Coupling between external viscosity and the intramolecular dynamics of ribonuclease T1: a two-phase model for the quenching of protein fluorescence

Béla Somogyi, Mária Punyiczki, Jack Hedstrom, John A. Norman, Franklyn G. Prendergast, Andreas Rosenberg

Research output: Contribution to journalArticle

13 Citations (Scopus)

Abstract

Our recent equilibrium dialysis studies showed that proteins are able to interact preferentially with acrylamide (Punyiczki et al. (1993) Biophys. Chem. 47, 9-19). The presence of considerable amounts of acrylamide - albeit weakly bound - in the protein volume, coupled with the failure of a simple gating model of quenching to rationalise viscosity dependence of the quenching of tryptophan (Trp) fluorescence in Ribonuclease T1 (RNase T1) has prompted us to explore a new model, the two-phase model for quenching. According to this model, the dynamic quenching is accomplished by quencher molecules already in the protein phase at the moment of excitation. Some of the molecules may, at this moment, form an encounter complex with the fluorophore and thus be responsible for the observed static contribution. We use the rate equation derived from our model to study the viscosity dependence of acrylamide quenching of Trp fluorescence in RNase T1. The model allows us to separate co-solvent effects:the chemical effect on the protein and on the distribution of quencher molecules between the bulk and the protein phases and, further, the viscosity effect due to coupling between the bulk viscosity and the local friction affecting intramolecular fluctuations of the protein matrix. We express local friction in terms of bulk viscosity, η, and a coupling constant κ (friction = ηκ). Addition of glycerol up to 65% is characterised by a κ of 0.50. The viscosity dependence of the apparent bimolecular quenching constant is a combination of two compensating effects: changes in chemical activity and changes in patterns of structural fluctuations.

Original languageEnglish (US)
Pages (from-to)61-68
Number of pages8
JournalBiochimica et Biophysica Acta (BBA)/Protein Structure and Molecular
Volume1209
Issue number1
DOIs
StatePublished - Nov 16 1994

Fingerprint

Ribonuclease T1
Viscosity
Quenching
Fluorescence
Friction
Acrylamide
Proteins
Tryptophan
Molecules
Dialysis
Fluorophores
Glycerol

Keywords

  • Fluorescence quenching
  • Protein dynamics
  • Quenching model
  • Ribonuclease T

ASJC Scopus subject areas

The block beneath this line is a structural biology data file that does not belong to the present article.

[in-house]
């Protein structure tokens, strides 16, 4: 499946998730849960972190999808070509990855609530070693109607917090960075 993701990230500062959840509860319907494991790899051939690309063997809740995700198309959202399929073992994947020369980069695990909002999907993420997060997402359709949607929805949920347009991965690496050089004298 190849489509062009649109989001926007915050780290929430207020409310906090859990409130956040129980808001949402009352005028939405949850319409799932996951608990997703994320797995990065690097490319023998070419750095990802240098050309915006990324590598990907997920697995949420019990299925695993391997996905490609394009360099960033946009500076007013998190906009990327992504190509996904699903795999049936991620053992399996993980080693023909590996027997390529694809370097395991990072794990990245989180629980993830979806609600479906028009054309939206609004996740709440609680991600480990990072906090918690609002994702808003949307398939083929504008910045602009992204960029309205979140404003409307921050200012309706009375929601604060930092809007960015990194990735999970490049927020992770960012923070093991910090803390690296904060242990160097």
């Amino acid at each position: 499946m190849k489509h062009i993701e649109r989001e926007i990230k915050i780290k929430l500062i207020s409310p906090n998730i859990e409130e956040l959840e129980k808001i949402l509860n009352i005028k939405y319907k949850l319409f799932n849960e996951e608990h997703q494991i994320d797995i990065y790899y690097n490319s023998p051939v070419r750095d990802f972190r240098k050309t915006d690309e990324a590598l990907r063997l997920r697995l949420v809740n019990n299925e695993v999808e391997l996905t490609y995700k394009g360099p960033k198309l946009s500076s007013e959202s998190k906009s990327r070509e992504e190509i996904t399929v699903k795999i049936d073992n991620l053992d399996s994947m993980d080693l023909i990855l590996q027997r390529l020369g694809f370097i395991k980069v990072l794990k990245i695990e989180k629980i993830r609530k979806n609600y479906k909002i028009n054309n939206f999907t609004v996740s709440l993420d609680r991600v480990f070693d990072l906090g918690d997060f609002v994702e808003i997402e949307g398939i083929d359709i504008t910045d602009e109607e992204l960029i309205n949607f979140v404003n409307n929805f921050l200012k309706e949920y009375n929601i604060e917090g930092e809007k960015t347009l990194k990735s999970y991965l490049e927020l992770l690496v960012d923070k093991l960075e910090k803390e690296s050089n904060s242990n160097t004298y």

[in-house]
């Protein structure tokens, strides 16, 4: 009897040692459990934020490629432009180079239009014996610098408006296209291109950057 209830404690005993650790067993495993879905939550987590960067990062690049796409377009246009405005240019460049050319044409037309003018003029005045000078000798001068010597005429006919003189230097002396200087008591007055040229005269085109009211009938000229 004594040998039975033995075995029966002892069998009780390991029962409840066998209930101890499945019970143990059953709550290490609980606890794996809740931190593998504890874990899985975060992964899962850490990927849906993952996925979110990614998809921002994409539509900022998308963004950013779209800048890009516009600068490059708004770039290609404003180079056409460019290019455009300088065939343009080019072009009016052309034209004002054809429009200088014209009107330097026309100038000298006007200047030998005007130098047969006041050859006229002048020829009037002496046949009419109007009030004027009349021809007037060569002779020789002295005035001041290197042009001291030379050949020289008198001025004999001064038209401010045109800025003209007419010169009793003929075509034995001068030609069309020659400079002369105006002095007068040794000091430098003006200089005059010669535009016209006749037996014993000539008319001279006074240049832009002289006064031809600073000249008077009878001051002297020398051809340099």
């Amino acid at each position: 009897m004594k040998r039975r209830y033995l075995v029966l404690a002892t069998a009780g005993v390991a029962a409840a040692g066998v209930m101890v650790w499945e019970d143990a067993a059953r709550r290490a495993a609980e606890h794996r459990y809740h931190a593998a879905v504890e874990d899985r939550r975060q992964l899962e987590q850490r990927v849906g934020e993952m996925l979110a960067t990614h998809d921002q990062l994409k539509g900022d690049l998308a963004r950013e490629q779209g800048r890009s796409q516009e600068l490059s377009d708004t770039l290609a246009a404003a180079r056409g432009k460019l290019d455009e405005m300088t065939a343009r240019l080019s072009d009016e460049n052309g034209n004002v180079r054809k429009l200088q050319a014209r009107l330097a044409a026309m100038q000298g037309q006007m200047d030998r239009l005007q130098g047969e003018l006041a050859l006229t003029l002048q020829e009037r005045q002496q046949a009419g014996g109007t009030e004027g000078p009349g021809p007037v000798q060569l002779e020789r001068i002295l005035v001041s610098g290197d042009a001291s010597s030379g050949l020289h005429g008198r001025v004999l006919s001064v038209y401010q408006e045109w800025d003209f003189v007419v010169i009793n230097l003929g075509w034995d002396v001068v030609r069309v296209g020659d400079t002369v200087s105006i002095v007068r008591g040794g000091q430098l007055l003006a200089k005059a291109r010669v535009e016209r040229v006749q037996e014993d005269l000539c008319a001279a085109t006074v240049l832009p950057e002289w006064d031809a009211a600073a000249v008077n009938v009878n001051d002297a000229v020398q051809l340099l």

• Biochemistry
  • Biophysics
  • Molecular Biology
  • Structural Biology

Cite this

Coupling between external viscosity and the intramolecular dynamics of ribonuclease T1 : a two-phase model for the quenching of protein fluorescence. / Somogyi, Béla; Punyiczki, Mária; Hedstrom, Jack; Norman, John A.; Prendergast, Franklyn G.; Rosenberg, Andreas.

In: Biochimica et Biophysica Acta (BBA)/Protein Structure and Molecular, Vol. 1209, No. 1, 16.11.1994, p. 61-68.

Research output: Contribution to journalArticle

Somogyi, Béla ; Punyiczki, Mária ; Hedstrom, Jack ; Norman, John A. ; Prendergast, Franklyn G. ; Rosenberg, Andreas. / Coupling between external viscosity and the intramolecular dynamics of ribonuclease T1 : a two-phase model for the quenching of protein fluorescence. In: Biochimica et Biophysica Acta (BBA)/Protein Structure and Molecular. 1994 ; Vol. 1209, No. 1. pp. 61-68.
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AU - Norman, John A.

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AU - Rosenberg, Andreas

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AB - Our recent equilibrium dialysis studies showed that proteins are able to interact preferentially with acrylamide (Punyiczki et al. (1993) Biophys. Chem. 47, 9-19). The presence of considerable amounts of acrylamide - albeit weakly bound - in the protein volume, coupled with the failure of a simple gating model of quenching to rationalise viscosity dependence of the quenching of tryptophan (Trp) fluorescence in Ribonuclease T1 (RNase T1) has prompted us to explore a new model, the two-phase model for quenching. According to this model, the dynamic quenching is accomplished by quencher molecules already in the protein phase at the moment of excitation. Some of the molecules may, at this moment, form an encounter complex with the fluorophore and thus be responsible for the observed static contribution. We use the rate equation derived from our model to study the viscosity dependence of acrylamide quenching of Trp fluorescence in RNase T1. The model allows us to separate co-solvent effects:the chemical effect on the protein and on the distribution of quencher molecules between the bulk and the protein phases and, further, the viscosity effect due to coupling between the bulk viscosity and the local friction affecting intramolecular fluctuations of the protein matrix. We express local friction in terms of bulk viscosity, η, and a coupling constant κ (friction = ηκ). Addition of glycerol up to 65% is characterised by a κ of 0.50. The viscosity dependence of the apparent bimolecular quenching constant is a combination of two compensating effects: changes in chemical activity and changes in patterns of structural fluctuations.

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